The percentage deviation figures are only a shorthand method of expressing the 'loss,' dilution, or disproportionate weighting of votes. Just as the Court in Reynolds concluded that legislators represent people, not trees or cows, so we would emphasize that legislators represent people, not percentages of people.' 343 F.Supp., at 713 n. 5.
Finally, it is no answer to suggest that precise mathematical equality is an unsatisfactory goal in view of the inevitable inaccuracies of the census data on which the plans are based. That argument, which we implicitly rejected in Kirkpatrick v. Preisler, supra,8 mixes two distinct questions. In the first place, a state apportionment plan must be grounded on the most accurate available data, and the unreliability of the data may itself necessitable the invalidation of the plan. But once the data are established, the State's constitutional obligation is to achieve the highest practicable degree of equality with reference to the information at hand. In my view, the District Courts properly concluded that neither Texas nor Connecticut had satisfied this obligation. I would therefore affirm both judgments.
In Fortson v. Dorsey, 379 U.S. 433, 85 S.Ct. 498, 13 L.Ed.2d 401 (1965), we held that a multimember district is not per se unconstitutional under the Equal Protection Clause, even though we had previously recognized certain inherently undesirable features of the device. See Lucas v. Colorado General Assembly, 377 U.S. 713, 731 n. 21, 84 S.Ct. 1459, 1471, 12 L.Ed.2d 632 (1964). We have concluded, however, that the use of the device is, in fact, unconstitutional, where it operates to "minimize or cancel out the voting strength of racial or political elements of the voting population." Burns v. Richardson, 384 U.S. 73, 88, 86 S.Ct. 1286, 1294, 16 L.Ed.2d 376 (1966), quoting from Fortson v. Dorsey, supra, 379 U.S. at 439, 85 S.Ct. at 501. Today's decision is the first in which we have sustained an attack on the use of multimember districts. Cf. Whitcomb v. Chavis, 403 U.S. 124, 144, 91 S.Ct. 1858, 1869, 29 L.Ed.2d 363 (1971).
With regard to the senatorial districts, the 1971 plan produced a total variance of 1.81%. Although appellees did not specifically challenge the apportionment of senatorial districts, the District Court properly concluded that its finding of unconstitutional deviation in one house required invalidation of the entire apportionment plan. Maryland Committee for Fair Representation v. Tawes, 377 U.S. 656, 673, 84 S.Ct. 1429, 1438, 12 L.Ed.2d 595 (1964); Lucas v. Colorado General Assembly, supra, 377 U.S., at 735, 84 S.Ct., at 1473. Burns v. Richardson, supra, 384 U.S., at 83, 86 S.Ct., at 1292.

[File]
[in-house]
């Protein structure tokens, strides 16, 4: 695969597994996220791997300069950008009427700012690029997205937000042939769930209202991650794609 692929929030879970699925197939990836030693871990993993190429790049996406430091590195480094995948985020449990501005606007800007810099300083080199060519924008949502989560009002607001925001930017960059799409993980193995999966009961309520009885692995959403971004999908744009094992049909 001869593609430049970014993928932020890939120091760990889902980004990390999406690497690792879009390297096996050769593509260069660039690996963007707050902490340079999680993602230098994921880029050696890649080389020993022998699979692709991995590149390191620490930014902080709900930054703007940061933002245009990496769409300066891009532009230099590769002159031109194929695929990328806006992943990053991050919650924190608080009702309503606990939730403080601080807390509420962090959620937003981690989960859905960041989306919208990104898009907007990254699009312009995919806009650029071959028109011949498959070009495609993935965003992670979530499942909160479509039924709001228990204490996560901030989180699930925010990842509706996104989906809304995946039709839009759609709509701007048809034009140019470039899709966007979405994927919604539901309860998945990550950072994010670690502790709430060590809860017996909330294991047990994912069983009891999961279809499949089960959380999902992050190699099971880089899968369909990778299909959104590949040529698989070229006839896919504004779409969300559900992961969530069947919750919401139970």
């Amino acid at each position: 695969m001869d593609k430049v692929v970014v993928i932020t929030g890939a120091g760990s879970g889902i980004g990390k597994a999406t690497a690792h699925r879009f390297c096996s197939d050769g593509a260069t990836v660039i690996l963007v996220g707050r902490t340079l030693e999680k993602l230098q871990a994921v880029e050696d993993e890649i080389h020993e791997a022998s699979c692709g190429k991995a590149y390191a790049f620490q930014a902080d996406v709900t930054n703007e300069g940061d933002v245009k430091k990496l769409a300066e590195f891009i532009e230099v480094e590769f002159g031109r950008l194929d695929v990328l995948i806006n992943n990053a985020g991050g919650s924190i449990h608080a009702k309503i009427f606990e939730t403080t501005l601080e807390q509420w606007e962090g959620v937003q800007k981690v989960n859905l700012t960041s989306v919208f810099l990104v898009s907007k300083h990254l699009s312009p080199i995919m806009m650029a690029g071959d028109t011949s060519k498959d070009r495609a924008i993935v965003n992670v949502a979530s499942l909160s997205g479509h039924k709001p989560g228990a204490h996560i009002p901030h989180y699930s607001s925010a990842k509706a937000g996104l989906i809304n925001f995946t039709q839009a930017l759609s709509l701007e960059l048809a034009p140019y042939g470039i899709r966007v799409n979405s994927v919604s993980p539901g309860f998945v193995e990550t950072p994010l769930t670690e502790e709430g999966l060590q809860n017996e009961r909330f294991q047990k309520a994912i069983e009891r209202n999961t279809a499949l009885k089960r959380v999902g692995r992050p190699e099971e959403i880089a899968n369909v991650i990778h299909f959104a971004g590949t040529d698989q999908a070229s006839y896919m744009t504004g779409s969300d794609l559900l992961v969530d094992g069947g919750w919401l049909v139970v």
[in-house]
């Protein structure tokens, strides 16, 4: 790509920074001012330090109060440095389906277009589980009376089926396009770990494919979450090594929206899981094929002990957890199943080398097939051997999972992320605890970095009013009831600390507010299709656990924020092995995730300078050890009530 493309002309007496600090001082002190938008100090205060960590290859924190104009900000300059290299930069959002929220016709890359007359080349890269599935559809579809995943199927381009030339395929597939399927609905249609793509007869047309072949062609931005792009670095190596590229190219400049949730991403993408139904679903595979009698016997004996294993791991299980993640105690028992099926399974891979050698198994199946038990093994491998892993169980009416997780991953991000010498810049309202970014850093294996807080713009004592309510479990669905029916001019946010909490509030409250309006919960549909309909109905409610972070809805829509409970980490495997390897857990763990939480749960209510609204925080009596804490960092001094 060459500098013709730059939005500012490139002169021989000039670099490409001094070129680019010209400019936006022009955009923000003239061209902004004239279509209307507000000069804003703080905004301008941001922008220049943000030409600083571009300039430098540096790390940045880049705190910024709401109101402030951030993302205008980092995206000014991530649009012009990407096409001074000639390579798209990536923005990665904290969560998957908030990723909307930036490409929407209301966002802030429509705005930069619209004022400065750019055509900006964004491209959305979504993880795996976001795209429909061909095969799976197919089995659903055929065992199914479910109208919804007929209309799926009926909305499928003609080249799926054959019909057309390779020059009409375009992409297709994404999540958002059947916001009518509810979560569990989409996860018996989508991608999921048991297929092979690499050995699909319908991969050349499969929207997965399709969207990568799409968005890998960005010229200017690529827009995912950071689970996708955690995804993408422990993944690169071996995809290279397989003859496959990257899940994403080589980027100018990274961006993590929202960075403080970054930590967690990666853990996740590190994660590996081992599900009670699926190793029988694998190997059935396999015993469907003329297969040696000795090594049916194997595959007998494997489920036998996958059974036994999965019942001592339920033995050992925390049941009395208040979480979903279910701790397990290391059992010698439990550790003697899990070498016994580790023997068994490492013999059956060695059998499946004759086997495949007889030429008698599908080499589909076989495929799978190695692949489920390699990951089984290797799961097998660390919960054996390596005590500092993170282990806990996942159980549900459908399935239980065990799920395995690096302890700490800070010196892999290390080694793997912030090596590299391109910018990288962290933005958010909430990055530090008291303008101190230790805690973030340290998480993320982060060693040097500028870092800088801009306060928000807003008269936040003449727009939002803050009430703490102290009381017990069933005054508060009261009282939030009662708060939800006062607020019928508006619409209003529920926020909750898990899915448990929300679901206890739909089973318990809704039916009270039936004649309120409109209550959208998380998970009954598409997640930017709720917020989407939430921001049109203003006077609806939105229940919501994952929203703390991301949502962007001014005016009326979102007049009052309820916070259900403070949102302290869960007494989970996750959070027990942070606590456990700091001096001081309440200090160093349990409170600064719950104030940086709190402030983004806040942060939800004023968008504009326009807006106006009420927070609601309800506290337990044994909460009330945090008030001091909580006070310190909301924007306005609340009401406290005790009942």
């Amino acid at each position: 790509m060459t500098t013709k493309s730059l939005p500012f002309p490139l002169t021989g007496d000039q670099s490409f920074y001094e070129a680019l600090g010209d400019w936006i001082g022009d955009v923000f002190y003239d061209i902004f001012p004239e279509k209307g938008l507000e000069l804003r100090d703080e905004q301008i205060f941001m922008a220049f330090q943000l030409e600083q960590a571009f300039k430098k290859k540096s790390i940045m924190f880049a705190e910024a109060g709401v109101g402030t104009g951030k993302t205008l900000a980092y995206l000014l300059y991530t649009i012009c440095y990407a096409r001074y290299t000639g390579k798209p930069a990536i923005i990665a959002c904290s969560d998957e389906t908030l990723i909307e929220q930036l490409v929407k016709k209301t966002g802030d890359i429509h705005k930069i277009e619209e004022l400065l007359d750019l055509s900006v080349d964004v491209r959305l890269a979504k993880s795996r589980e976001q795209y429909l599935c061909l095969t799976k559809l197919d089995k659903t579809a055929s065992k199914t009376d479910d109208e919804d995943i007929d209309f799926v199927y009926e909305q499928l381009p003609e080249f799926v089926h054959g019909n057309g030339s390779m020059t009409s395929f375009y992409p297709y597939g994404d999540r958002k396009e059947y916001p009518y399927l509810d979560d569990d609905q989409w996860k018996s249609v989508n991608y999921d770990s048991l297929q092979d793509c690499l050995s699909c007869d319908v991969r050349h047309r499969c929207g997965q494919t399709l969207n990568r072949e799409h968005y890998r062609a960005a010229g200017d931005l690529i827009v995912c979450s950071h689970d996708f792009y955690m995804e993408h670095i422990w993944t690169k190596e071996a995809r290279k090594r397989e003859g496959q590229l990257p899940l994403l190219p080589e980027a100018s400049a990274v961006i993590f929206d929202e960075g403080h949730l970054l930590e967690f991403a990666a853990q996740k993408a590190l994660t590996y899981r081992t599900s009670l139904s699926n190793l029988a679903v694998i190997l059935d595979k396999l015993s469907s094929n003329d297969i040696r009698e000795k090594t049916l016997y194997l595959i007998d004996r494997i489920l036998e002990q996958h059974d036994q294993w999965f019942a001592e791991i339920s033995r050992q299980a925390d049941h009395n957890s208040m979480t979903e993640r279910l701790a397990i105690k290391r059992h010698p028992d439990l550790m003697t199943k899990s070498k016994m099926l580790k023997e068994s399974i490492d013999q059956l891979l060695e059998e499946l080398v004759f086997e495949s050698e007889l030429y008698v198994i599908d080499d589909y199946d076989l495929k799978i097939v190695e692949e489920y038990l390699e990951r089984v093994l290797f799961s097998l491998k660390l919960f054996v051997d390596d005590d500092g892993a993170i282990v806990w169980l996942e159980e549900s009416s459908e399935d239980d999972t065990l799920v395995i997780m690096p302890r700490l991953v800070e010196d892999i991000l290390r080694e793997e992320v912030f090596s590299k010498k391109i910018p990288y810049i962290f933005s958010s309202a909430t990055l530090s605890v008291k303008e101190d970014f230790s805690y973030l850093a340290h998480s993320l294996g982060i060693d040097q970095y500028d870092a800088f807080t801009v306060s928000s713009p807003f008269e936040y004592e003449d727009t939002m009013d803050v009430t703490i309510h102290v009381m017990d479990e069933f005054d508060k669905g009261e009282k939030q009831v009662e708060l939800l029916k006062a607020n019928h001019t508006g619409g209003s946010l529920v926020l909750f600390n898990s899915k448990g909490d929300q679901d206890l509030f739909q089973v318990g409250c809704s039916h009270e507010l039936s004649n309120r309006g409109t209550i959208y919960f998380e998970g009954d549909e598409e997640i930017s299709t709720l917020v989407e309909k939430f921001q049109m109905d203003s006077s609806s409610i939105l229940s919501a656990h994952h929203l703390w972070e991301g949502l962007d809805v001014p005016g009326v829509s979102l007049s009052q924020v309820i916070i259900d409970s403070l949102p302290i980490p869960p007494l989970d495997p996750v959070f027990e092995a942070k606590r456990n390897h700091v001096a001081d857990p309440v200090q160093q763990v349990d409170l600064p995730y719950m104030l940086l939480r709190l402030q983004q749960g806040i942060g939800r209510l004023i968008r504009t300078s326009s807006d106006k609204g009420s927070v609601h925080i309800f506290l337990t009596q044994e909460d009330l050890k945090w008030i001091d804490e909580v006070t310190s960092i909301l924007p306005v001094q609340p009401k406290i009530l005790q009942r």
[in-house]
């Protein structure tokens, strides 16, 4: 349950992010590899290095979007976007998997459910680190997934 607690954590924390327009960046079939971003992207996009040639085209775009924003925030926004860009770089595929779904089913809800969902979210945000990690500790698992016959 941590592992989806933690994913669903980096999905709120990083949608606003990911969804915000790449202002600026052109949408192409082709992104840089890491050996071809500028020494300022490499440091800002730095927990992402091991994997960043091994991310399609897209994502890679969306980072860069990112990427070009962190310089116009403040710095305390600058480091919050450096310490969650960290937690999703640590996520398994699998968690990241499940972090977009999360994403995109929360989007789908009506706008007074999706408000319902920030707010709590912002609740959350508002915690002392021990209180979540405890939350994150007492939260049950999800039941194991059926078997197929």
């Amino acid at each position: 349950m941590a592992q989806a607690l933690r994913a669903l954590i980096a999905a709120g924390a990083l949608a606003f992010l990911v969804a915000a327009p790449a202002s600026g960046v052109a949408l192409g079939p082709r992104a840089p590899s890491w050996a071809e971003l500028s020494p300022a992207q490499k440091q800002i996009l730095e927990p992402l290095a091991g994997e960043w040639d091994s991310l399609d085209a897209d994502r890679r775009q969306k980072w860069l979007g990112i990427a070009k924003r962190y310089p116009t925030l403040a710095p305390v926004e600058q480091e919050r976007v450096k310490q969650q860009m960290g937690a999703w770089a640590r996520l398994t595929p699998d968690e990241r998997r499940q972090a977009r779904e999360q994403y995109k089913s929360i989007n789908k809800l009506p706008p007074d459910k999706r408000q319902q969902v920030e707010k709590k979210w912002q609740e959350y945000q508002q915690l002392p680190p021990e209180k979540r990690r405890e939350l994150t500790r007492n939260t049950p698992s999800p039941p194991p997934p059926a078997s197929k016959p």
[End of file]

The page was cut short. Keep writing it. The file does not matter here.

The District Court pointed out that 'the State's method of computing deviations in the multi-member districts may distort the actual percentage deviations in those eleven districts. . . . Since we have concluded that the 9.9% total deviation is not the result of a good faith attempt to achieve population equality as nearly as practicable, it is unnecessary for us to resolve this complex computational conflict.' 343 F.Supp. 704, 713 n. 5. A similar conflict existed in Mahan v. Howell, 410 U.S. 315, 93 S.Ct. 979, 35 L.Ed.2d 320 (1973), as I pointed out in my dissenting opinion, id., at 333, 93 S.Ct., at 989 and there too the Court declined to indicate any awareness of the dispute.
There is a statement, to be sure, in Swann v. Adams, 385 U.S. 440, 444, 87 S.Ct. 569, 572, 17 L.Ed.2d 501 (1967), that '(d)e minimis deviations are unavoidable,' but that statement must be viewed in context. By way of clarification, the Court immediately added that 'the Reynolds opinion limited the allowable deviations to those minor variations which 'are based on legitimate considerations incident to the effectuation of a rational state policy.' 377 U.S. 533, 579 (84 S.Ct. 1362, 1391, 12 L.Ed.2d 506).' Ibid. Similarly, the Court noted, quoting from Roman v. Sincock, 377 U.S. 695, 710, 84 S.Ct. 1449, 1458, 12 L.Ed.2d 620 (1964), that 'the Constitution permits 'such minor deviations only as may occur in recognizing certain factors that are free from any taint of arbitrariness or discrimination." 385 U.S., at 444, 87 S.Ct., at 572. Swann v. Adams does not, in my view, suggest any support for the proposition that deviations as great as 10% are tolerable in the absence of any justification or explanation by the State.
By contrast, in Mahan v. Howell, supra, the Court expressly reaffirmed the holding of Reynolds v. Sims, 377 U.S. 533, 84 S.Ct. 1362, 12 L.Ed.2d 506 (1964), that 'some deviations from the equal-population principle are constitutionally permissible' '(s)o long as the divergences from a strict population standard are based on legitimate considerations incident to the effectuation of a rational state policy.' Id., at 579, 84 S.Ct., at 1391, quoted in Mahan v. Howell, supra, at 325, 93 S.Ct. at 985 (emphasis added). In my view, the Court incorrectly concluded in Mahan v. Howell that Virginia had justified the population variations at issue there. Nevertheless, the Court did follow the line of analysis prescribed in our earlier decisions—requiring the State to justify every deviation from precise equality. The approach of Mahan is, therefore, directly at odds with the approach adopted today. See also, e.g., Abate v. Mundt, 403 U.S. 182, 185, 91 S.Ct. 1904, 1907, 29 L.Ed.2d 399 (1971); Kilgarlin v. Hill, 386 U.S. 120, 122, 87 S.Ct. 820, 822, 17 L.Ed.2d 771 (1967); Swann v. Adams, supra, 385 U.S., at 443—446, 87 S.Ct., at 571—573.
Appellees' figures are compiled from a table entitled Apportionment of Legislatures, im 17 Council of State Governments, the Book of the States: 1968—1969, pp. 66—67 (1968), and from Council of State Governments, Reapportionment in the Seventies (1973).
Deviations After 1970
Percentage of Range of Deviations Number of States States Under 1% 3 6.7% 1-5% 21 46.7% 5-10% 8 17.8% 10-15% 5 11.1% Over 15% 8 17.8% House: Under 1% 4 9.5% 1-5% 16 38.1% 5-10% 8 19.1% 10-15% 4 9.5% Over 15% 10 23.8%